/ liberty as death /
Dr. Entissar Mohammad Ariabi, a pharmacist from Yarmook Hospital went to the US to talk about what's really happening in Iraq, three years after the invasion, from her experience as someone who works in one of the largest hospitals in Iraq. Her testimony is truly horrific and infuriating, as it points to a willful (and murderous) mismanagement for the sake of profiteering, that defies any sort of ethics, apart from the deadly toll of an already immensely murderous campaign:
After our hospitals were bombed and looted, millions of dollars were given to contractors to repair them. We suggested that this money be used to buy things that we urgently need, but the contractors refused and instead bought furniture and flowers and superficial things. Meanwhile, we suffer from a critical shortage of medicines, emergency supplies and anesthesia, and there is no sterilization in the operation rooms. As the director of the pharmacy department in my hospital, I refused to sit on a new chair while there were no sterile operating rooms.
And confirms that the health situation in the country is even worse than it was under the UN sanctions:
Diseases that were under control under the regime of Saddam Hussein, diseases such as cholera, hepatitis, meningitis, polio, have now returned to haunt the population, especially the children. Death due to cancer has increased because treatment programs stopped and medicines are not available. The health of the Iraqi people is also devastated by environmental contamination due to the destruction of our water and sewage systems.
The health of women, particularly pregnant women, has deteriorated. Many pregnant women suffer from malnutrition. When it comes time to give birth, many women prefer to give birth at home because they fear being shot on their way to the hospital and they know the bad conditions in the hospitals. As a result, more women are dying in childbirth, and more babies are dying.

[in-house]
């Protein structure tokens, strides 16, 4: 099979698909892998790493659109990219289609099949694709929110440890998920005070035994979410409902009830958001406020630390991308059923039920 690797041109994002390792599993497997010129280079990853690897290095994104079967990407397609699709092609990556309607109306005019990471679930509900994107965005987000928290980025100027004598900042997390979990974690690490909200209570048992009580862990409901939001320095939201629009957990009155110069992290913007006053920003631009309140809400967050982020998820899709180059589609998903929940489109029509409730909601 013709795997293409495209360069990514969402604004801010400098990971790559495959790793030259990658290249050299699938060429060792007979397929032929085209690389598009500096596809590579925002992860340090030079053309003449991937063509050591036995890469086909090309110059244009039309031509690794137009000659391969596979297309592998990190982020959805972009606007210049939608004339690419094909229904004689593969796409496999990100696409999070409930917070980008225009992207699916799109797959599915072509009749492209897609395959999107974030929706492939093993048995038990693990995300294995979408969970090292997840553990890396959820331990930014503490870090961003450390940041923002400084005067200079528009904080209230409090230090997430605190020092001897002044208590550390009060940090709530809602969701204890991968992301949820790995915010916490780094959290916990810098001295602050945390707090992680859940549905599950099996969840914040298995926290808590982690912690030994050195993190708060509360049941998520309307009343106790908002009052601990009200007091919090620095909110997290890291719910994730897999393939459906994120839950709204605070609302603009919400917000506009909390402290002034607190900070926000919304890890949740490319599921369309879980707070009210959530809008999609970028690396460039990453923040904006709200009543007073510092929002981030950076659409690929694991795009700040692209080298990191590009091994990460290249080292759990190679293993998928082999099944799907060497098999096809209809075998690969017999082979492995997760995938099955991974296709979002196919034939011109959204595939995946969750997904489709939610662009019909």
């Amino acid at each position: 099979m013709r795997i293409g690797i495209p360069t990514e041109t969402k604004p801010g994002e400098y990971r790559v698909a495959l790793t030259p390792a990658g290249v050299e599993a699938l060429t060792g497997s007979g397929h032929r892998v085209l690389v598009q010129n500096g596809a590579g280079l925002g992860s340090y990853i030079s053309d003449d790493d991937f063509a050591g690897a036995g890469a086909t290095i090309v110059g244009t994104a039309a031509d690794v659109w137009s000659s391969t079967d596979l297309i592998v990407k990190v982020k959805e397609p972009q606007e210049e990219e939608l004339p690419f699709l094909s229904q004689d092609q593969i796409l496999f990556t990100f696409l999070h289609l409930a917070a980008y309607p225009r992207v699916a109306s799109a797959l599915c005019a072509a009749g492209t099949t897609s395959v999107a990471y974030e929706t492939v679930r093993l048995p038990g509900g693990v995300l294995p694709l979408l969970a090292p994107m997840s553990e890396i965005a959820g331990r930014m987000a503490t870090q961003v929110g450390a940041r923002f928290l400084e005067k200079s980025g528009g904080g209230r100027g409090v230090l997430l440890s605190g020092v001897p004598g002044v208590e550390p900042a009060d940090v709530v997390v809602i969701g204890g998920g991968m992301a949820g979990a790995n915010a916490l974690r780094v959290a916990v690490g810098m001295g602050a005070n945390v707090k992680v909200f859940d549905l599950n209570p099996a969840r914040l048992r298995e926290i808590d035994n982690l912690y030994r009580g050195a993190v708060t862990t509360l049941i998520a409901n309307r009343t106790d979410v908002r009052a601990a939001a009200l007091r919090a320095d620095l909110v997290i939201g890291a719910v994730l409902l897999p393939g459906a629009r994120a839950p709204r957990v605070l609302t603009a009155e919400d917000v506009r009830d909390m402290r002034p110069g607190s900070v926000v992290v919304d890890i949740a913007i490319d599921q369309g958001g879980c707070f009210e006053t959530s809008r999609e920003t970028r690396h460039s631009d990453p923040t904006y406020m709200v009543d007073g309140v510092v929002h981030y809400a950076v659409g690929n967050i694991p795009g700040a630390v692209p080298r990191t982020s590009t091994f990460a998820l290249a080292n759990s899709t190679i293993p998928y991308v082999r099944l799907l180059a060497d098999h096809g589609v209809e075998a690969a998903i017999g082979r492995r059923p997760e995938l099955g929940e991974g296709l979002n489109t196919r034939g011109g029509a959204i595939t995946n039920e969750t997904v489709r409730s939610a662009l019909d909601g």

Before the occupation, with all the problems we had under sanctions, Iraq ranked number 80 in the worldwide list of deaths of children under 5. Today, we have jumped up to number 36. UNICEF has said that the rate of severe malnutrition among Iraqi children has almost doubled since the occupation.
So it seems that when the occupation forces are not busy killing six-month-old infants and two-year-old children with their own hands, they are spreading death much more efficiently through institutionalized negligence.
Three years ago, as the US armed forces invaded Iraq, creating what was an easily predictable catastrophe in an already ravaged land, millions of people world wide demonstrated against the intervention, sensing (I suspect) directly or indirectly that this would be the opening act of a much larger campaign of recolonisation and of war. In the process the ethos of the US government was demonstrated in the killing fields of Fallujah, in Abu Ghraib and in the myriads of theatres of the most horrendous violence and repression, already far beyond what Saddam would have been able to inflict on his own country. The net result is a brewing low intensity civil war in Iraq, that threatens at any moment to erupt on a grander scale, coupled with unfathomable destruction and looting by the partners of the Bush regime - a gang of kleptocrats that would put Yeltsin to shame. The mantra that if the occupation forces leave now the situation will only become worse, is tired already and will possibly become a self-fulfilling prophecy if they are not removed now, but are rather left to watch over a civil war whose flames they can only fan. The only reasonable chance that Iraq has of avoiding a total civil war is immediate negotiated withdrawal of occupation forces now.
As we speak it seems possible that the same crew of warmongers is preparing the ground for an attack on Iran which, most rational people would agree, will create an even more deadly and dangerous world. In this event anti-war demonstrations are not enough. Any government which chooses to ride the Bush bandwagon should be brought down by demonstrations, strikes, and every imaginable sort of campaign. This is not only for the sake of the people of Iran (for whom an aerial attack on nuclear facilities will be a disaster of immense scale), but for the sake of our own lives and the lives of our children.